Climate Change Causes Nature To Change: The World Affected
Climate Change Causes Nature To Change: The World Affected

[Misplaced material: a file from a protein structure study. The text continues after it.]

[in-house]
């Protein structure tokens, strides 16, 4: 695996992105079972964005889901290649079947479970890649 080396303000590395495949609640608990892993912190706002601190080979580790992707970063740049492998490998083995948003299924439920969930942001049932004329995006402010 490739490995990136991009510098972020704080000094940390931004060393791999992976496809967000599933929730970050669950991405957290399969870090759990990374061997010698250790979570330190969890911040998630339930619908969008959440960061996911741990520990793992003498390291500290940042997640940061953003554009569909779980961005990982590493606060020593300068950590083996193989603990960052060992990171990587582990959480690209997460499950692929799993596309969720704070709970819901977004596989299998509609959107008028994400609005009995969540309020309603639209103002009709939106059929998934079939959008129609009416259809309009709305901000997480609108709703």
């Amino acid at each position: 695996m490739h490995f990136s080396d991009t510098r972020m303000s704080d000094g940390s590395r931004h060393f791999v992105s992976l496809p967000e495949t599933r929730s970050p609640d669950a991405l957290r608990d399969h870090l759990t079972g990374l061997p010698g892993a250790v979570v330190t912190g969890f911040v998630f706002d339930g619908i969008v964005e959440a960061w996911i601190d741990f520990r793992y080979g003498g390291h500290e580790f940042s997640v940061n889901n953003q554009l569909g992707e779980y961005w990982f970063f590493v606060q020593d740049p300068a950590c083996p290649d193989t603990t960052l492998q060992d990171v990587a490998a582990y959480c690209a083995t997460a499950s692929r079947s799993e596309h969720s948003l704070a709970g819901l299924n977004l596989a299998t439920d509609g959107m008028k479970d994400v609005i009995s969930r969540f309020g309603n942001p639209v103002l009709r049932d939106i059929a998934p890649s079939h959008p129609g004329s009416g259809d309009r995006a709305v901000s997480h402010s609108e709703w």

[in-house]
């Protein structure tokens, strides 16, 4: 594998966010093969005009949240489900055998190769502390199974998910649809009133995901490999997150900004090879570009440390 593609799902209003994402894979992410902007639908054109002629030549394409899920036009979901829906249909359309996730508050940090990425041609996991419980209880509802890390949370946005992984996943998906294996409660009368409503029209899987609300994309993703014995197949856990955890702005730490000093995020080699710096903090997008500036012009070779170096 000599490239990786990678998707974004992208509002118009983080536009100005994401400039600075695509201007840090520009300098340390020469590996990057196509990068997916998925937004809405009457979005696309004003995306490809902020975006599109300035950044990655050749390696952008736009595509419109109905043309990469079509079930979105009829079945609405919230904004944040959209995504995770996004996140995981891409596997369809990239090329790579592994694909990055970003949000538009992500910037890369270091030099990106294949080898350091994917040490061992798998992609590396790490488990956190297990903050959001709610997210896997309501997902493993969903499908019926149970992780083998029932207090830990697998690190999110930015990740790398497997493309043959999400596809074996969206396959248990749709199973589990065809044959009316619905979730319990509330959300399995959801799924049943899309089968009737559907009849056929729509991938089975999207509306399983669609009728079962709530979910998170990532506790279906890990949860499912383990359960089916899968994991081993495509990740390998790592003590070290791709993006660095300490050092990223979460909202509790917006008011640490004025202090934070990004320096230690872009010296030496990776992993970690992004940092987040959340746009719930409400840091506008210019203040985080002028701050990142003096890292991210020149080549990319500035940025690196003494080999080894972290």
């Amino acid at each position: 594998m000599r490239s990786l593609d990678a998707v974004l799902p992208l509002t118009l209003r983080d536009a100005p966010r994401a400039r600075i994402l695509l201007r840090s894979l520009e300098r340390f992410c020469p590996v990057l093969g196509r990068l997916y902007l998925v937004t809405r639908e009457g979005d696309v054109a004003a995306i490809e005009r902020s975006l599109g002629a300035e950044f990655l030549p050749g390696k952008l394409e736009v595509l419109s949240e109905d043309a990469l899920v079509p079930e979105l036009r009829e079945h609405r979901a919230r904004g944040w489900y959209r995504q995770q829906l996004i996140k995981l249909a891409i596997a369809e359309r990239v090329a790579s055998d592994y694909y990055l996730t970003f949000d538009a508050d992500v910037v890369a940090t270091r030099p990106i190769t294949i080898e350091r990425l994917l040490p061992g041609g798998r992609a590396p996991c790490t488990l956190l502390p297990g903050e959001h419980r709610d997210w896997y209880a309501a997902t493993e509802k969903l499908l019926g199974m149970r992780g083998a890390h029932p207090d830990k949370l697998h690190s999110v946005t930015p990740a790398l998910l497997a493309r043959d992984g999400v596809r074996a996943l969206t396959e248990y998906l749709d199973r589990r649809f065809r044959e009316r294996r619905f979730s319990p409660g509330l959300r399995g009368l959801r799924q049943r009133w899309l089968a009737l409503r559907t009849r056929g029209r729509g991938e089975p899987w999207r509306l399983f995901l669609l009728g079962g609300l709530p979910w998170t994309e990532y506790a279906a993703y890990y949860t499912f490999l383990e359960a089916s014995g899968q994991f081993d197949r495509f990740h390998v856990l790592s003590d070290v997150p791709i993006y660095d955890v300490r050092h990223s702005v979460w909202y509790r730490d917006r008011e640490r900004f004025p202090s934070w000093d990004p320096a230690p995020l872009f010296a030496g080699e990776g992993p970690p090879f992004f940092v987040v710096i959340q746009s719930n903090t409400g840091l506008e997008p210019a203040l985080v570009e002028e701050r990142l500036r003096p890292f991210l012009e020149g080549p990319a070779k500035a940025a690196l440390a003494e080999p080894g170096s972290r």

Climate Change: Ticks And Oak Processionary Caterpillars